Cycling in Switzerland

Photo gallery

Hiking in the surroundings

St. Petersinsel-Weg
St. Petersinsel-Weg
Route 445, Erlach–Erlach
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Bielersee Rebenweg
Bielersee Rebenweg
Route 433, Biel/Bienne–La Neuveville
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Bielersee Heidenweg
Bielersee Heidenweg
Route 432, Gampelen–St. Petersinsel
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Cycling in the surroundings

Mittelland Route
Mittelland Route
Stage 5, Solothurn–Ins
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Jurasüdfuss-Route
Jurasüdfuss-Route
Stage 2, Grenchen–Neuchâtel
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Aare Route
Aare Route
Stage 4, Bern–Biel (Nidau)
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Twann-Tüscherz
St. Petersinsel

St. Petersinsel

St. Petersinsel, i.e. St Peter's Island, in Lake Biel is a popular beauty spot. Valuable reed banks, marshes, blanket mires and rich meadows make up a large part of the peninsula and provide shelter for numerous rare and threatened species.
As a peninsula, St. Petersinsel can be reach by land from Erlach. As opposed to this, in 1767 when Jean-Jacques Rousseau spent a few weeks here while fleeing the authorities, the island was not connected to the mainland. The so-called "Heidenweg” road only formed when the lake water level dropped by over two metres after the first Jura waters correction.

Marshes have developed on the original lake floor. Blanket mires and rich meadows flourish on large parts of the peninsula. Dense banks of reeds grow along the shore. The shallow waters and landing areas around the peninsula provide habitats for numerous fish and bird species on the Red List of protected species.

St. Petersinsel was used by the Romans. Around 1127 a monastery was built there which is now used as a restaurant. Since 1965, the vineyard from the city of Berne in La Neuveville to press the island wine for the civic community in Berne. From 2009 the vineyard was leased by the civic community of Berne to the vineyard from the city of Berne. St. Petersinsel is owned by the Bern civic community.
St. Petersinsel, i.e. St Peter's Island, in Lake Biel is a popular beauty spot. Valuable reed banks, marshes, blanket mires and rich meadows make up a large part of the peninsula and provide shelter for numerous rare and threatened species.
As a peninsula, St. Petersinsel can be reach by land from Erlach. As opposed to this, in 1767 when Jean-Jacques Rousseau spent a few weeks here while fleeing the authorities, the island was not connected to the mainland. The so-called "Heidenweg” road only formed when the lake water level dropped by over two metres after the first Jura waters correction.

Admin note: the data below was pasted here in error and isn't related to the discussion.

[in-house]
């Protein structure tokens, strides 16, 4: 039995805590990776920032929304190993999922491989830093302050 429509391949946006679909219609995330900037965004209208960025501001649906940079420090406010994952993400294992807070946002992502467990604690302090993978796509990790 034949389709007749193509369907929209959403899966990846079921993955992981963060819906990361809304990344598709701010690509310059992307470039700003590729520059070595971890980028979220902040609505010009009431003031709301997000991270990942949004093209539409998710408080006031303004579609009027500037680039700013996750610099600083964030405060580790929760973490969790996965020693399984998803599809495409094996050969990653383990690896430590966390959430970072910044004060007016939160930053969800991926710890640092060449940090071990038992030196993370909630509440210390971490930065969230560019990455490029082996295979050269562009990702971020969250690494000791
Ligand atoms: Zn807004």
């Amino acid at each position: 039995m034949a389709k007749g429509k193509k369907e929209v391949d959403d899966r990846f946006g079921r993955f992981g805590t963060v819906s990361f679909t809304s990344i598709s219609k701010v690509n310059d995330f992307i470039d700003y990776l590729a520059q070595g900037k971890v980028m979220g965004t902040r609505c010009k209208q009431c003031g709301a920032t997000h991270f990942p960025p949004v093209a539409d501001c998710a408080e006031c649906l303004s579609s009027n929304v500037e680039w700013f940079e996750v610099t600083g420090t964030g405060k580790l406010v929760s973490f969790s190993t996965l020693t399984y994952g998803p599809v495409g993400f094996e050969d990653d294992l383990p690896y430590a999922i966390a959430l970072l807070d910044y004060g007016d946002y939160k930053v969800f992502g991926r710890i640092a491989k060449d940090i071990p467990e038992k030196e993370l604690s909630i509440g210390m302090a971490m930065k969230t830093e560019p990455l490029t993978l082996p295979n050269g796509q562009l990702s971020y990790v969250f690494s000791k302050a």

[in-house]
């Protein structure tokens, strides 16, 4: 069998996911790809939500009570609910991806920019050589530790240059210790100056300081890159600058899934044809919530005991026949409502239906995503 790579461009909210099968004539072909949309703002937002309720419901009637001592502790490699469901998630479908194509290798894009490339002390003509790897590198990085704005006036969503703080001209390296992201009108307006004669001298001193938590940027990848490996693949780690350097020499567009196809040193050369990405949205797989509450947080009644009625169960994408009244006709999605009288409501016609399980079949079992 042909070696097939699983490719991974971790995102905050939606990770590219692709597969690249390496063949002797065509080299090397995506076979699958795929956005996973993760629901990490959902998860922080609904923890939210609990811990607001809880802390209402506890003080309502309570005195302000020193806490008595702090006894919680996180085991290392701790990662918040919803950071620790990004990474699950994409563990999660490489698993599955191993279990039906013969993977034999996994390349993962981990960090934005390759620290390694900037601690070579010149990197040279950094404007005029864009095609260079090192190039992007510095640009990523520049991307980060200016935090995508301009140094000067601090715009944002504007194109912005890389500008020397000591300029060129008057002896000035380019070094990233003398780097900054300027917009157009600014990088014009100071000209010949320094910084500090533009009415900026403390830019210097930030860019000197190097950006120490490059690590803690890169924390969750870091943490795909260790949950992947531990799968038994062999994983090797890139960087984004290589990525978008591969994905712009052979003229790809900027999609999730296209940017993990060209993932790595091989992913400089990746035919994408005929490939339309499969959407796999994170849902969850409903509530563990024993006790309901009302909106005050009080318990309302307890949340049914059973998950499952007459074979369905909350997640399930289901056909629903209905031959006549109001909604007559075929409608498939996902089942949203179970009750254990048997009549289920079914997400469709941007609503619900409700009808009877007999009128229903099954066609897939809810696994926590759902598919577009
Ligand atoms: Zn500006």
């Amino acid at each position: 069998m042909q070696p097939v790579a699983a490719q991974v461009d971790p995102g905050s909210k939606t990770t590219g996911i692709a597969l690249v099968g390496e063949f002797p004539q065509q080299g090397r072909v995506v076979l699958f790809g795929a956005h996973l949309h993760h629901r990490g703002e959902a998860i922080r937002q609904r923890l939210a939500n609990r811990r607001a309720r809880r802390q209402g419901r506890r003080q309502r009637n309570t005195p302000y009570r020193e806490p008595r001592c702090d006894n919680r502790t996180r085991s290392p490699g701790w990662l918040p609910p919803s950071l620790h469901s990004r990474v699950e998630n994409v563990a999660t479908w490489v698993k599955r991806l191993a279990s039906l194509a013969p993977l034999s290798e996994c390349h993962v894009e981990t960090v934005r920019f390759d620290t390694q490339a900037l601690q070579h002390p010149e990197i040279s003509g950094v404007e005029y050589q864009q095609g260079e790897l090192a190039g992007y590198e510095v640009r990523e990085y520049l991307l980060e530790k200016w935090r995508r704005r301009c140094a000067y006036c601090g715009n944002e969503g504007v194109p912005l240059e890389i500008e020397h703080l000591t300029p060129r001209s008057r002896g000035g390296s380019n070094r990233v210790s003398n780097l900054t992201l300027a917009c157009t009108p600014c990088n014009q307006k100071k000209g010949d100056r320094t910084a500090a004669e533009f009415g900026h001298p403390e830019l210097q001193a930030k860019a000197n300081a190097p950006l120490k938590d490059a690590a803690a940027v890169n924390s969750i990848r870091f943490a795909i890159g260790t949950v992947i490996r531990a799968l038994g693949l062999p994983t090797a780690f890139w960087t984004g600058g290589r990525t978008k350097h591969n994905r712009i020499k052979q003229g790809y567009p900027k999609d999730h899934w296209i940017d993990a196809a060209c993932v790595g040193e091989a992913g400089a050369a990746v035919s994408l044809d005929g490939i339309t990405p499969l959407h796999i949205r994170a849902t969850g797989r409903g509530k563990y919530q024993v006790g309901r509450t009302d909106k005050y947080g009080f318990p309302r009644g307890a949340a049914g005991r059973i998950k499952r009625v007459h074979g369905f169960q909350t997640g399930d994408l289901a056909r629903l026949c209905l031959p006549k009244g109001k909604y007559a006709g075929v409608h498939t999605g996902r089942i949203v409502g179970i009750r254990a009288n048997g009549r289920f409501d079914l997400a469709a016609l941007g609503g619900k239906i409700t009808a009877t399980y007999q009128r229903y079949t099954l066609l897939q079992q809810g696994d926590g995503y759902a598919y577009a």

Marshes have developed on the original lake floor. Blanket mires and rich meadows flourish on large parts of the peninsula. Dense banks of reeds grow along the shore. The shallow waters and landing areas around the peninsula provide habitats for numerous fish and bird species on the Red List of protected species.

St. Petersinsel was used by the Romans. Around 1127 a monastery was built there which is now used as a restaurant. Since 1965, the vineyard from the city of Berne in La Neuveville to press the island wine for the civic community in Berne. From 2009 the vineyard was leased by the civic community of Berne to the vineyard from the city of Berne. St. Petersinsel is owned by the Bern civic community.

St. Petersinsel

Adresse

Bundesamt für Umwelt
Bundesinventar der Landschaften
und Naturdenkmäler von nationaler Bedeutung (BLN)
BLN-Objekt-Nr. 1301
Tel. -
bln@bafu.admin.ch
www.bafu.admin.ch/bln

Services

Accommodation

Restaurant-Hotel St. Petersinsel
Restaurant-Hotel St. Petersinsel
Erlach
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Hiking in the surroundings

St. Petersinsel-Weg
St. Petersinsel-Weg
Route 445, Erlach–Erlach
Show all
Bielersee Rebenweg
Bielersee Rebenweg
Route 433, Biel/Bienne–La Neuveville
Show all
Bielersee Heidenweg
Bielersee Heidenweg
Route 432, Gampelen–St. Petersinsel
Show all

Cycling in the surroundings

Mittelland Route
Mittelland Route
Stage 5, Solothurn–Ins
Show all
Jurasüdfuss-Route
Jurasüdfuss-Route
Stage 2, Grenchen–Neuchâtel
Show all
Aare Route
Aare Route
Stage 4, Bern–Biel (Nidau)
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